On today’s episode of “things I never thought I’d read with my own eyes,” people are lusting after the sexy Smokey Bear balloon from Thursday’s Macy’s Parade. Why, you ask? I can’t even begin to fathom, except that some people have just been inside for too long.
It’s not that Smokey Bear isn’t sexy. He hasn’t worn a shirt for 78 years, for crying out loud. He’s a blue jeans man through and through. But, really, the balloon though? According to some people on social media, the balloon is really what’s doing it for them.
“Why is Smokey Bear trying to look sexy?” wrote one Twitter user. Another wrote, “Since when is Smokey Bear Zaddy bait?” in a sentence that is almost completely incomprehensible to me, an Old Millennial. I suppose if I had to guess what people are going for here, Smokey Bear is kind of attractive, in a way that makes me question a lot of things about myself. The balloon, though: not hot.
First of all, he’s lumpy. Second of all, the eyes are weird. Third of all, compared to Smokey Bear’s signs and ad campaigns, the balloon is nothing. You want to see a sexy bear? Check out Smokey’s 1951 redesign where he gains a shovel and a stronger, more masculine look than his initial 1944 design.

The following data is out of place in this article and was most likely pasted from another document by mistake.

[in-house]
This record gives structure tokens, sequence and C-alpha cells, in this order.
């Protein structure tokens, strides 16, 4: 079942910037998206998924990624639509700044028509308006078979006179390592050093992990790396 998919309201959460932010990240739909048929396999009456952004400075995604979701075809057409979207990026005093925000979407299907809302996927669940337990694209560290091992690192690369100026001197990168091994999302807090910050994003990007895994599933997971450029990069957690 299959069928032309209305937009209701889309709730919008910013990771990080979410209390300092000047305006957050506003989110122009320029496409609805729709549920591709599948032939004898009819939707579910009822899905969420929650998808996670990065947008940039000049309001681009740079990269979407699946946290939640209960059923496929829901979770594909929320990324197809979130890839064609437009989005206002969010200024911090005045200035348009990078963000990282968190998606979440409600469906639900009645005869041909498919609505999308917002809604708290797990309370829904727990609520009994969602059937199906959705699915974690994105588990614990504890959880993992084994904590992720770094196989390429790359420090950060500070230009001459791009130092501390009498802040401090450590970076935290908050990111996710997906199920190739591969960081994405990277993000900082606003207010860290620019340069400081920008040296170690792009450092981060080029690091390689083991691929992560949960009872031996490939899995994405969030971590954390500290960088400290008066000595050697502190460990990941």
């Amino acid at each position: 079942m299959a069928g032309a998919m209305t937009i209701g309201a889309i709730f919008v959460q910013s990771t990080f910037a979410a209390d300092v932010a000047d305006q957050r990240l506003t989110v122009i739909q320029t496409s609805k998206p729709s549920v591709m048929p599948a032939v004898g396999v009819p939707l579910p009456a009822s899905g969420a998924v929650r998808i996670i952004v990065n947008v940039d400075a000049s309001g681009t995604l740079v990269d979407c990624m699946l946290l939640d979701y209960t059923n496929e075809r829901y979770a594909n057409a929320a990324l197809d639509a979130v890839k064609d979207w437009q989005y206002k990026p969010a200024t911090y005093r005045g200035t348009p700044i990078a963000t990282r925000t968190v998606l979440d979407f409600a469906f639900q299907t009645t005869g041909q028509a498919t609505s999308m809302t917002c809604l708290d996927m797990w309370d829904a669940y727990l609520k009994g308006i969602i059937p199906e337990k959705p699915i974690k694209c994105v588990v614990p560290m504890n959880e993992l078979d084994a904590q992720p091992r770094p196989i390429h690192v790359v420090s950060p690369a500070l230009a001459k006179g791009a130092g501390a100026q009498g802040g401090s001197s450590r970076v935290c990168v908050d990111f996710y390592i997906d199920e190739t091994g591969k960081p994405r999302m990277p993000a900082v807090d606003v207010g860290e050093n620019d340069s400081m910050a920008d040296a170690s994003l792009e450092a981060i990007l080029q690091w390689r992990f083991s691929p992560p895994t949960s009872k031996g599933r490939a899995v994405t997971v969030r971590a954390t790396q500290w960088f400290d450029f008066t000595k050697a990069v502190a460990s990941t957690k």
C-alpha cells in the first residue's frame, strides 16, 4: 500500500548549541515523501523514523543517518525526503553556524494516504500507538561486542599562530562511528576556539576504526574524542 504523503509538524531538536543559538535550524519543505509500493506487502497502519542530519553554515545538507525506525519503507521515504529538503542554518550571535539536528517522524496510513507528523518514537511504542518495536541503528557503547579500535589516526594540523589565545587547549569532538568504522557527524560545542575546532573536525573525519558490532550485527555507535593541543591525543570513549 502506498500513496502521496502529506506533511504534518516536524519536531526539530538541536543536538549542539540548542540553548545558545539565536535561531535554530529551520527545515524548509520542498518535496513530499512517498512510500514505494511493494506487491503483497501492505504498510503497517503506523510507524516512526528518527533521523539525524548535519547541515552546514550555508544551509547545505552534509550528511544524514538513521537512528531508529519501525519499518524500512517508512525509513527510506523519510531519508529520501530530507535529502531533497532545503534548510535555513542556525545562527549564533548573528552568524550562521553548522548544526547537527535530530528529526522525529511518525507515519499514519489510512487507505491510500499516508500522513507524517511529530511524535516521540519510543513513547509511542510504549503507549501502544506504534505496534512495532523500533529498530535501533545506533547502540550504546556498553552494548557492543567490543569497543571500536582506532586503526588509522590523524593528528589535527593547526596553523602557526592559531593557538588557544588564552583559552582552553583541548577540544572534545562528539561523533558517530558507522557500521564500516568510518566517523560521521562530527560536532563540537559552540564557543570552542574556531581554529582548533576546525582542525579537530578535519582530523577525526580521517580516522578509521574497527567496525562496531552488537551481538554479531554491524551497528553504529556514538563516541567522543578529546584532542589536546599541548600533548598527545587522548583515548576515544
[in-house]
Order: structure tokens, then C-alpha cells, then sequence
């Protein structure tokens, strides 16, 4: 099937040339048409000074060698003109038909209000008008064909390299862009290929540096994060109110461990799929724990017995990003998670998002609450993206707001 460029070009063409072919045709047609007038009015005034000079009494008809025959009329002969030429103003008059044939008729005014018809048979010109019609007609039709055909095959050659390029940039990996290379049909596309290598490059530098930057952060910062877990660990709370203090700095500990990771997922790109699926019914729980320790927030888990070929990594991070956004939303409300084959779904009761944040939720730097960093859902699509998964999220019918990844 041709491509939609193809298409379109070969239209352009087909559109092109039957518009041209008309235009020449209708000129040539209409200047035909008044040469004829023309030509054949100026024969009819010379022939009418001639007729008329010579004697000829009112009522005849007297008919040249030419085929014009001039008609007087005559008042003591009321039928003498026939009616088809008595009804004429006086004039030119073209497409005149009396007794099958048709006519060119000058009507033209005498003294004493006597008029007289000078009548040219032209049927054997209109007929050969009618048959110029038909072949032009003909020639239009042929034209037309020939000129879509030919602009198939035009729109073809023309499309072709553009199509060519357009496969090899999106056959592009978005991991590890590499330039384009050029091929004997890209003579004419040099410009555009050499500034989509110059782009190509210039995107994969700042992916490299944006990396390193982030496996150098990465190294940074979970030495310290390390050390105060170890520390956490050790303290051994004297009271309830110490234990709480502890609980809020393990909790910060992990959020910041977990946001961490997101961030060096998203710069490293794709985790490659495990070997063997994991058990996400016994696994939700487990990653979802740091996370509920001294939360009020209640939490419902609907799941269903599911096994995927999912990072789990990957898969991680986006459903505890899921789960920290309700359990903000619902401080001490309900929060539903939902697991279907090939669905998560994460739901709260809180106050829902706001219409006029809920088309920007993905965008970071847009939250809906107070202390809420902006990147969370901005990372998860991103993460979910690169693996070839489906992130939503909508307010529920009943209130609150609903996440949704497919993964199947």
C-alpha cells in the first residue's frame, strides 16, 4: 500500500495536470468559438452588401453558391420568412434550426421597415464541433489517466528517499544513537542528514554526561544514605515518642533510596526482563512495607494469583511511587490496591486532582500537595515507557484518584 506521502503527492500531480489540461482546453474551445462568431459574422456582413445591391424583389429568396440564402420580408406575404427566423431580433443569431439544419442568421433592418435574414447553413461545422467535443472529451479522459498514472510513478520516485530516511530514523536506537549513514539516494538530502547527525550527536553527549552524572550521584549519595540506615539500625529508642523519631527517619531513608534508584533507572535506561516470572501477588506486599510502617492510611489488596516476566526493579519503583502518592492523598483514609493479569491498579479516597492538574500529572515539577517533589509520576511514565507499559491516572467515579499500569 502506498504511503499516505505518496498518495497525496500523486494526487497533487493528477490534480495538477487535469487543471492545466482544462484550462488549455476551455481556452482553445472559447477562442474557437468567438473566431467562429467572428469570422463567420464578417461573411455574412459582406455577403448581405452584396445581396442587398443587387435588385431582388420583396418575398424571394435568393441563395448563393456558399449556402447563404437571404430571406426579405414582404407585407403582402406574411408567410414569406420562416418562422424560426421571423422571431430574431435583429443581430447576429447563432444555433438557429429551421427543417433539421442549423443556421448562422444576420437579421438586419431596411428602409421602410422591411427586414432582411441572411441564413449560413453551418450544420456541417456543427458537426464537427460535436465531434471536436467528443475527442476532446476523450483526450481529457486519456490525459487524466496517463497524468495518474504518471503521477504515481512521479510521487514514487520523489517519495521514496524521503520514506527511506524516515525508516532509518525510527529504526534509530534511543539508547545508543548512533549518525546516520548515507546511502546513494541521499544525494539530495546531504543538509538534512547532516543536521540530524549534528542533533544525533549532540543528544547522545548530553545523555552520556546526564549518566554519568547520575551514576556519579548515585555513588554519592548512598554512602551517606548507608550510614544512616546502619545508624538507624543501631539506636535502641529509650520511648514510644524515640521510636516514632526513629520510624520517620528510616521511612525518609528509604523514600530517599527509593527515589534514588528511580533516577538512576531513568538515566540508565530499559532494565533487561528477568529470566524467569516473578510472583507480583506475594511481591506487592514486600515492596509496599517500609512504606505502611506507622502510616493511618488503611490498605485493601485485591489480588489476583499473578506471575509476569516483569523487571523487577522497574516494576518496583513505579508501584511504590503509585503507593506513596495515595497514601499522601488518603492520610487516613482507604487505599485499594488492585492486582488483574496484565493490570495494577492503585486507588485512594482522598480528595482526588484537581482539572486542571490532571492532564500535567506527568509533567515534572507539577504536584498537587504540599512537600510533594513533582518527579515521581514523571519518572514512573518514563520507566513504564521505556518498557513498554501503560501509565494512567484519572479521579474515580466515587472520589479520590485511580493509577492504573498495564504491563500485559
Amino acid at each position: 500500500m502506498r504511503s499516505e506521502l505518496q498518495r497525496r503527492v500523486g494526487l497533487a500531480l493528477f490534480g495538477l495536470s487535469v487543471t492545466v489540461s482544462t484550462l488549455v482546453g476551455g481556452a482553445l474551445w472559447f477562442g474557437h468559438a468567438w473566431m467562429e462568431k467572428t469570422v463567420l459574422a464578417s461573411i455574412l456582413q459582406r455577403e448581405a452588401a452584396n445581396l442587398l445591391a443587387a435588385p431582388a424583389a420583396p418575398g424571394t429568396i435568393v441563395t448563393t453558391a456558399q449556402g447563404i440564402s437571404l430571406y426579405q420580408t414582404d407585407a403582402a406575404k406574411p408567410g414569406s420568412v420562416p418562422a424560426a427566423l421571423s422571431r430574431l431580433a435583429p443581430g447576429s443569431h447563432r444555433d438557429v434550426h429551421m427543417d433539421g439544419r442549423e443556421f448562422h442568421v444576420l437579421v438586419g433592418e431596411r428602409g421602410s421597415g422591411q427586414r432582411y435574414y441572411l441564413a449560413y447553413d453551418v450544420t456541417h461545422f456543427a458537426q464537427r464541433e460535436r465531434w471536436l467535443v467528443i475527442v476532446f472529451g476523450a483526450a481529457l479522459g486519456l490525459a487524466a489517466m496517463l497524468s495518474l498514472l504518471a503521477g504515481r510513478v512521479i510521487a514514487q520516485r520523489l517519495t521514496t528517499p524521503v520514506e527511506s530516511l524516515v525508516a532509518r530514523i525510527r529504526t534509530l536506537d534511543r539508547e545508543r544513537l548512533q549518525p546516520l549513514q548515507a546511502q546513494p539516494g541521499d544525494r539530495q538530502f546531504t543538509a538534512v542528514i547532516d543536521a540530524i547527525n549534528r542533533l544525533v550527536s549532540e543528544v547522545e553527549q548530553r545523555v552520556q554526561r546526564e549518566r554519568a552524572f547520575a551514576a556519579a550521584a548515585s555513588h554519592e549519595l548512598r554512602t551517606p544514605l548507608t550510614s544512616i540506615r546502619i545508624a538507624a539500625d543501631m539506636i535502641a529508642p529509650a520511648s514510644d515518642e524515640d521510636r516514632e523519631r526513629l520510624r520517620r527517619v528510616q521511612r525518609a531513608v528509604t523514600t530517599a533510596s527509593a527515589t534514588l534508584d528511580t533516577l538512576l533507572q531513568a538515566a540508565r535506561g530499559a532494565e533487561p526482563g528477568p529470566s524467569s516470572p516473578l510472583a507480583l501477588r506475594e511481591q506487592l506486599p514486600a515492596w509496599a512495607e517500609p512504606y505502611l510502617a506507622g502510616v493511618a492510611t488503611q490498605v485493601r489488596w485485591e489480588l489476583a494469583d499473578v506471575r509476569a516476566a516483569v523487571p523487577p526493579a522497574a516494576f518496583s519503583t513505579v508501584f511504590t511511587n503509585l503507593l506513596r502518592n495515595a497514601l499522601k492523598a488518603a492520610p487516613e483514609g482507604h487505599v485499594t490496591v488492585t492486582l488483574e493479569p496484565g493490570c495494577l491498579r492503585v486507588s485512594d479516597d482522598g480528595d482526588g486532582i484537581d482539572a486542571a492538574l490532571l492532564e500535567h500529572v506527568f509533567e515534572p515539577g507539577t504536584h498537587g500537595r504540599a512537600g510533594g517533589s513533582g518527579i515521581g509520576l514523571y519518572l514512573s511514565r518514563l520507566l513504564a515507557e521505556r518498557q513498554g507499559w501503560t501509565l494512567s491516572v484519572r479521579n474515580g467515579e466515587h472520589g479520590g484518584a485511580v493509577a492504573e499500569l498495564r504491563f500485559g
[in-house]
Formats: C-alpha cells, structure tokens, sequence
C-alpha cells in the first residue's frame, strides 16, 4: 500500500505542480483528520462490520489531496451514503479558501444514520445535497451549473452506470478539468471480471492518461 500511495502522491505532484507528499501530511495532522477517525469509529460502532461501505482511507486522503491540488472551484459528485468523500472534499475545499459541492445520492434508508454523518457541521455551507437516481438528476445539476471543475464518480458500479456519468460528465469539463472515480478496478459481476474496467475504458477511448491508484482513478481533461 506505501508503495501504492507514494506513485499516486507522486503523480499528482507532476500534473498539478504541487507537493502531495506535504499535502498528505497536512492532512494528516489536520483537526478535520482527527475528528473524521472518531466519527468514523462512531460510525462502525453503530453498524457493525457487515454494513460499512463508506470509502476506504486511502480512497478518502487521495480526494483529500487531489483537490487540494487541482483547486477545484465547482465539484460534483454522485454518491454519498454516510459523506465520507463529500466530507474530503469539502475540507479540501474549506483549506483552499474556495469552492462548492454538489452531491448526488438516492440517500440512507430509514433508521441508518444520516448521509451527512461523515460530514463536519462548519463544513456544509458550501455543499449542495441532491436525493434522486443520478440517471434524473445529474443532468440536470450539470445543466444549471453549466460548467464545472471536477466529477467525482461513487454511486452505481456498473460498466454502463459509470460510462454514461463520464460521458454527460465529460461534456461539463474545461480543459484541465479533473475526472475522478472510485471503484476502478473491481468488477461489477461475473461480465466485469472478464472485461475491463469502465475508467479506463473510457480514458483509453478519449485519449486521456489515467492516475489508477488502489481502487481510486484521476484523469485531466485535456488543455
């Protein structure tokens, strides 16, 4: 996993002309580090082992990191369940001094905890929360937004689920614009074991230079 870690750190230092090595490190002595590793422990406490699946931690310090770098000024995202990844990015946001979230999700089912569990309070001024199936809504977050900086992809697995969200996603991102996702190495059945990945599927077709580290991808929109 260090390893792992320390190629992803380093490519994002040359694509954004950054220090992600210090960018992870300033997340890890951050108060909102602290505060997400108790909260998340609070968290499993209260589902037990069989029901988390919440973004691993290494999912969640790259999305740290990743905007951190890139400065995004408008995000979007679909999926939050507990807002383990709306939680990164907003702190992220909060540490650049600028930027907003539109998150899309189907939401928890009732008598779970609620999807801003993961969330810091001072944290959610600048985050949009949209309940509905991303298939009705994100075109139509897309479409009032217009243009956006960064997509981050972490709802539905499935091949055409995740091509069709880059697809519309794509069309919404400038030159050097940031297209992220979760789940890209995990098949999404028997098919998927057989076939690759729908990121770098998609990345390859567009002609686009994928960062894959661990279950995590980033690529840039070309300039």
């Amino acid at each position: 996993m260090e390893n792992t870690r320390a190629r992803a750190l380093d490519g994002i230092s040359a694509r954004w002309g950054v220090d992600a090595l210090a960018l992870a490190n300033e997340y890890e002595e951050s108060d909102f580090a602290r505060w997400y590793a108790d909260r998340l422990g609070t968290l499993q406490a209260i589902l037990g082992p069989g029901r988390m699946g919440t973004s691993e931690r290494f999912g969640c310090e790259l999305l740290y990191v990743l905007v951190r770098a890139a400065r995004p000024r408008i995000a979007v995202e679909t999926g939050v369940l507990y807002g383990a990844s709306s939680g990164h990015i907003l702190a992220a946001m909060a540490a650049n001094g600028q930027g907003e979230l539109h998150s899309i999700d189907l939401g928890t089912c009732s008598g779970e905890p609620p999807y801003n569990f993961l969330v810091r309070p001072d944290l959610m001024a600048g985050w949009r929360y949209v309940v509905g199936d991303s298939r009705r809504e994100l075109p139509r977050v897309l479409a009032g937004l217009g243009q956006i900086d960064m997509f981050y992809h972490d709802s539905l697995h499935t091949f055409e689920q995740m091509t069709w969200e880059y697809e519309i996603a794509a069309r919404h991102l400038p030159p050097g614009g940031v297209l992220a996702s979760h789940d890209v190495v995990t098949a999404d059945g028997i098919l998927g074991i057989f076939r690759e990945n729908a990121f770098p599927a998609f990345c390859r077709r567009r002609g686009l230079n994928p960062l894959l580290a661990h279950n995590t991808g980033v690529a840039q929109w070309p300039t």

Overall, Smokey Bear is a cultural icon, but if we ask him, I think he would brush off his newfound sex symbol status. What’s important is what he stands for in terms of fire safety. You can’t contain a forest fire on sex appeal alone, after all.
A Brief History of Smokey Bear, from Fire Safety to Sex Symbol
Smokey Bear burst onto the scene in 1944 with a more cuddle, storybook bear look. His first ad featured him in his signature blue jeans and ranger hat pouring water from a pail and giving the artist a cheeky little look. The text that goes with the ad reads, “Care will prevent 9 out of 10 forest fires.” This was before his iconic catchphrase, “Only you can prevent forest fires.” This would eventually change again in 2001 to “Only You Can Prevent Wildfires” to put more emphasis on preventing unplanned fires and not prescribed burns.
He was redesigned in 1951 with a less soft look. In the 1960s, Smokey even had his own ZIP code where people could send mail, according to a report from NPR. As for his Macy’s Thanksgiving Parade balloon, that debuted in 1966 while promoting an NBC special called “The Ballad of Smokey Bear.”
Smokey returned for the 1972 parade, and made a total of 16 appearances before being retired in 1981. In 1993, he was brought out of retirement for the first time in 25 years to celebrate Smokey’s 50th anniversary. He again went into retirement in the balloon warehouse. Then, in 2019, Smokey was resurrected once again, and people were ecstatic to see him in the parade. He’s been in every parade since 2019, and hopefully will continue to remind the millions of people who tune in that “Only You Can Prevent Wildfires.”